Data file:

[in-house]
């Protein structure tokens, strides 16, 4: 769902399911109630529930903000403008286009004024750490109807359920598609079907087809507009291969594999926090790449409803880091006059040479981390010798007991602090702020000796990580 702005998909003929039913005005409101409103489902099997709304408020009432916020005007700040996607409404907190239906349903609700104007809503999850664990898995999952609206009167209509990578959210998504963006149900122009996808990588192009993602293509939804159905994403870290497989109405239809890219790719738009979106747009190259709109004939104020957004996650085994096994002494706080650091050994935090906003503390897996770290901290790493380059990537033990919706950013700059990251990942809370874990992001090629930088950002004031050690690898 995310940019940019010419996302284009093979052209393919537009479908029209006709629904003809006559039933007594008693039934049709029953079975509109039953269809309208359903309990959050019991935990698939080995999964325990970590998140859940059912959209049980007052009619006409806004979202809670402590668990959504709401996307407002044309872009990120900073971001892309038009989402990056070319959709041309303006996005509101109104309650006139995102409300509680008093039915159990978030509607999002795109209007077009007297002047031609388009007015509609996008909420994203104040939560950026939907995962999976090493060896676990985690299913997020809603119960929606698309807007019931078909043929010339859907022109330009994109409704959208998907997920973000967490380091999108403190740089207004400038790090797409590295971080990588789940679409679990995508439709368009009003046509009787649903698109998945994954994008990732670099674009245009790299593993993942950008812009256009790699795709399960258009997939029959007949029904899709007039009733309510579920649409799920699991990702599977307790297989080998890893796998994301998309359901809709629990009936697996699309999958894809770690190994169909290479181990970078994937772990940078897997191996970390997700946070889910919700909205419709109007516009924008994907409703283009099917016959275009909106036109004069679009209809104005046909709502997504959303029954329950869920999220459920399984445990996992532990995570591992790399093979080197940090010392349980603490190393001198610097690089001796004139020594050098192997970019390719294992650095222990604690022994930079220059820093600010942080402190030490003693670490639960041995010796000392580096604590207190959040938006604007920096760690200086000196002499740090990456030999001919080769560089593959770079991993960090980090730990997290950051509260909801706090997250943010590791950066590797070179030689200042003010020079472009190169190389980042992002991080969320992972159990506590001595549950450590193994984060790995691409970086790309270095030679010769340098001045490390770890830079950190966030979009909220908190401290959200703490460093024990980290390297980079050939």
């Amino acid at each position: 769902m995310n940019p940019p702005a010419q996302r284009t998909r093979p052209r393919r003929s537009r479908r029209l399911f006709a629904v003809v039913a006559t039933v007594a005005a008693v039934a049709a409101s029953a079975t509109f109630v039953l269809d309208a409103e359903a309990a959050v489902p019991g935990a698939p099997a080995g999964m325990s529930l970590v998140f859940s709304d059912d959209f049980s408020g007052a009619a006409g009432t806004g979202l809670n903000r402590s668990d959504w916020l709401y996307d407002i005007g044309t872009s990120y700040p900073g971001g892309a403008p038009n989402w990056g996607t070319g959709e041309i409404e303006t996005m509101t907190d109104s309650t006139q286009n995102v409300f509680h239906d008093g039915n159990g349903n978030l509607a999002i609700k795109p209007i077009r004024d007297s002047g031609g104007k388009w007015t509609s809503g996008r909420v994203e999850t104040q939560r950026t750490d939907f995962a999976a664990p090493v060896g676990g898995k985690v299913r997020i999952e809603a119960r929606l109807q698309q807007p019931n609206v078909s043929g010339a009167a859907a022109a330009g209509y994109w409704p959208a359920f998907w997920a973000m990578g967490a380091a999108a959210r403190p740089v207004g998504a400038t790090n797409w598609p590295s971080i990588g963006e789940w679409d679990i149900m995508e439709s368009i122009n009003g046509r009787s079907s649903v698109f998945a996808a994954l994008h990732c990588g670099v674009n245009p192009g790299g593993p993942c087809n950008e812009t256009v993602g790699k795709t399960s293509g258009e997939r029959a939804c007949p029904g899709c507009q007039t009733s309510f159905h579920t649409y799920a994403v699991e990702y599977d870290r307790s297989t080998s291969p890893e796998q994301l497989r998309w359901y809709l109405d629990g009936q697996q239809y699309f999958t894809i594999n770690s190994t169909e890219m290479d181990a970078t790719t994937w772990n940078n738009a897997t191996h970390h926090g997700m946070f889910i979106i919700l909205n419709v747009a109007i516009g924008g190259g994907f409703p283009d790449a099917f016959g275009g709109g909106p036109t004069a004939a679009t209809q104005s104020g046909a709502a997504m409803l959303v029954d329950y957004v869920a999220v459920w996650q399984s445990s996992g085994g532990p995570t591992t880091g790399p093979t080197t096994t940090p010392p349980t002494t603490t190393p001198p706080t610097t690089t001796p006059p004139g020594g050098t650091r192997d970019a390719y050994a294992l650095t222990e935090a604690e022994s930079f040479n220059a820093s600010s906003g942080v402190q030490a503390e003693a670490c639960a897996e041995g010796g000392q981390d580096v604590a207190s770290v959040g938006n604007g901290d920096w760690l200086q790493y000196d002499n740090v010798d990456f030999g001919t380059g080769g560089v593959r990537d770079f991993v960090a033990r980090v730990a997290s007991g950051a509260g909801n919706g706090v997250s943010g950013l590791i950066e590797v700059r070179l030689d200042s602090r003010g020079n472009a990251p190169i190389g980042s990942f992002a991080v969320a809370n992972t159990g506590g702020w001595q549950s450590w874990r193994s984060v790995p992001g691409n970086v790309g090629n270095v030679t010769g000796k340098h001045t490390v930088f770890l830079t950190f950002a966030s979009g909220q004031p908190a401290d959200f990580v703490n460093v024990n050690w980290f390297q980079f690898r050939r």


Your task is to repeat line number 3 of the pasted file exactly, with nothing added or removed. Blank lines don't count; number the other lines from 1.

């Amino acid at each position: 769902m995310n940019p940019p702005a010419q996302r284009t998909r093979p052209r393919r003929s537009r479908r029209l399911f006709a629904v003809v039913a006559t039933v007594a005005a008693v039934a049709a409101s029953a079975t509109f109630v039953l269809d309208a409103e359903a309990a959050v489902p019991g935990a698939p099997a080995g999964m325990s529930l970590v998140f859940s709304d059912d959209f049980s408020g007052a009619a006409g009432t806004g979202l809670n903000r402590s668990d959504w916020l709401y996307d407002i005007g044309t872009s990120y700040p900073g971001g892309a403008p038009n989402w990056g996607t070319g959709e041309i409404e303006t996005m509101t907190d109104s309650t006139q286009n995102v409300f509680h239906d008093g039915n159990g349903n978030l509607a999002i609700k795109p209007i077009r004024d007297s002047g031609g104007k388009w007015t509609s809503g996008r909420v994203e999850t104040q939560r950026t750490d939907f995962a999976a664990p090493v060896g676990g898995k985690v299913r997020i999952e809603a119960r929606l109807q698309q807007p019931n609206v078909s043929g010339a009167a859907a022109a330009g209509y994109w409704p959208a359920f998907w997920a973000m990578g967490a380091a999108a959210r403190p740089v207004g998504a400038t790090n797409w598609p590295s971080i990588g963006e789940w679409d679990i149900m995508e439709s368009i122009n009003g046509r009787s079907s649903v698109f998945a996808a994954l994008h990732c990588g670099v674009n245009p192009g790299g593993p993942c087809n950008e812009t256009v993602g790699k795709t399960s293509g258009e997939r029959a939804c007949p029904g899709c507009q007039t009733s309510f159905h579920t649409y799920a994403v699991e990702y599977d870290r307790s297989t080998s291969p890893e796998q994301l497989r998309w359901y809709l109405d629990g009936q697996q239809y699309f999958t894809i594999n770690s190994t169909e890219m290479d181990a970078t790719t994937w772990n940078n738009a897997t191996h970390h926090g997700m946070f889910i979106i919700l909205n419709v747009a109007i516009g924008g190259g994907f409703p283009d790449a099917f016959g275009g709109g909106p036109t004069a004939a679009t209809q104005s104020g046909a709502a997504m409803l959303v029954d329950y957004v869920a999220v459920w996650q399984s445990s996992g085994g532990p995570t591992t880091g790399p093979t080197t096994t940090p010392p349980t002494t603490t190393p001198p706080t610097t690089t001796p006059p004139g020594g050098t650091r192997d970019a390719y050994a294992l650095t222990e935090a604690e022994s930079f040479n220059a820093s600010s906003g942080v402190q030490a503390e003693a670490c639960a897996e041995g010796g000392q981390d580096v604590a207190s770290v959040g938006n604007g901290d920096w760690l200086q790493y000196d002499n740090v010798d990456f030999g001919t380059g080769g560089v593959r990537d770079f991993v960090a033990r980090v730990a997290s007991g950051a509260g909801n919706g706090v997250s943010g950013l590791i950066e590797v700059r070179l030689d200042s602090r003010g020079n472009a990251p190169i190389g980042s990942f992002a991080v969320a809370n992972t159990g506590g702020w001595q549950s450590w874990r193994s984060v790995p992001g691409n970086v790309g090629n270095v030679t010769g000796k340098h001045t490390v930088f770890l830079t950190f950002a966030s979009g909220q004031p908190a401290d959200f990580v703490n460093v024990n050690w980290f390297q980079f690898r050939r």